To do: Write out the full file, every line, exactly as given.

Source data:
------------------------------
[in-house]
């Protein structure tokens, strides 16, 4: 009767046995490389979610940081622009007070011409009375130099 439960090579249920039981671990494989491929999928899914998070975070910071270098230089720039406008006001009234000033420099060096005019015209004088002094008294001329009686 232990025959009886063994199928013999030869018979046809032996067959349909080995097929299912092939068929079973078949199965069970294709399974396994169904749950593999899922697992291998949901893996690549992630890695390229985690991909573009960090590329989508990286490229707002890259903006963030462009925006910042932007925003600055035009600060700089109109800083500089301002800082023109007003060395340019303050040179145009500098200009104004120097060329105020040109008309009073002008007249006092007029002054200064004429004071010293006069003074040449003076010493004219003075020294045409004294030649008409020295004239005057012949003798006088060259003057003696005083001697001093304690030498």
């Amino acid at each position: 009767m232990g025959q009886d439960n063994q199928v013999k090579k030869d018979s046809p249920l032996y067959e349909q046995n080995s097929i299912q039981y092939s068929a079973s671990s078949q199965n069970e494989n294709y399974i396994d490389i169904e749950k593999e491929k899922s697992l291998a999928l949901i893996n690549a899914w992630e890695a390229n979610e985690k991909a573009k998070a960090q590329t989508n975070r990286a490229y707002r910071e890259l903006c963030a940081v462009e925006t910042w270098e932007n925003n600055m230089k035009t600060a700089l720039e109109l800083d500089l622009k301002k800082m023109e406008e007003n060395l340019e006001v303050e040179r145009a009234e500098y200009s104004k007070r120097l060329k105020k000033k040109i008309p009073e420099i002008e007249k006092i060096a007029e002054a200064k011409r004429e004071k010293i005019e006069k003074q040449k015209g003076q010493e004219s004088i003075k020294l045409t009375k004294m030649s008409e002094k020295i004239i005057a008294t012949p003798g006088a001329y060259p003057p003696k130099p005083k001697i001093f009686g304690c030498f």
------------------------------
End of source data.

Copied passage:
[in-house]
């Protein structure tokens, strides 16, 4: 009767046995490389979610940081622009007070011409009375130099 439960090579249920039981671990494989491929999928899914998070975070910071270098230089720039406008006001009234000033420099060096005019015209004088002094008294001329009686 232990025959009886063994199928013999030869018979046809032996067959349909080995097929299912092939068929079973078949199965069970294709399974396994169904749950593999899922697992291998949901893996690549992630890695390229985690991909573009960090590329989508990286490229707002890259903006963030462009925006910042932007925003600055035009600060700089109109800083500089301002800082023109007003060395340019303050040179145009500098200009104004120097060329105020040109008309009073002008007249006092007029002054200064004429004071010293006069003074040449003076010493004219003075020294045409004294030649008409020295004239005057012949003798006088060259003057003696005083001697001093304690030498």
């Amino acid at each position: 009767m232990g025959q009886d439960n063994q199928v013999k090579k030869d018979s046809p249920l032996y067959e349909q046995n080995s097929i299912q039981y092939s068929a079973s671990s078949q199965n069970e494989n294709y399974i396994d490389i169904e749950k593999e491929k899922s697992l291998a999928l949901i893996n690549a899914w992630e890695a390229n979610e985690k991909a573009k998070a960090q590329t989508n975070r990286a490229y707002r910071e890259l903006c963030a940081v462009e925006t910042w270098e932007n925003n600055m230089k035009t600060a700089l720039e109109l800083d500089l622009k301002k800082m023109e406008e007003n060395l340019e006001v303050e040179r145009a009234e500098y200009s104004k007070r120097l060329k105020k000033k040109i008309p009073e420099i002008e007249k006092i060096a007029e002054a200064k011409r004429e004071k010293i005019e006069k003074q040449k015209g003076q010493e004219s004088i003075k020294l045409t009375k004294m030649s008409e002094k020295i004239i005057a008294t012949p003798g006088a001329y060259p003057p003696k130099p005083k001697i001093f009686g304690c030498f």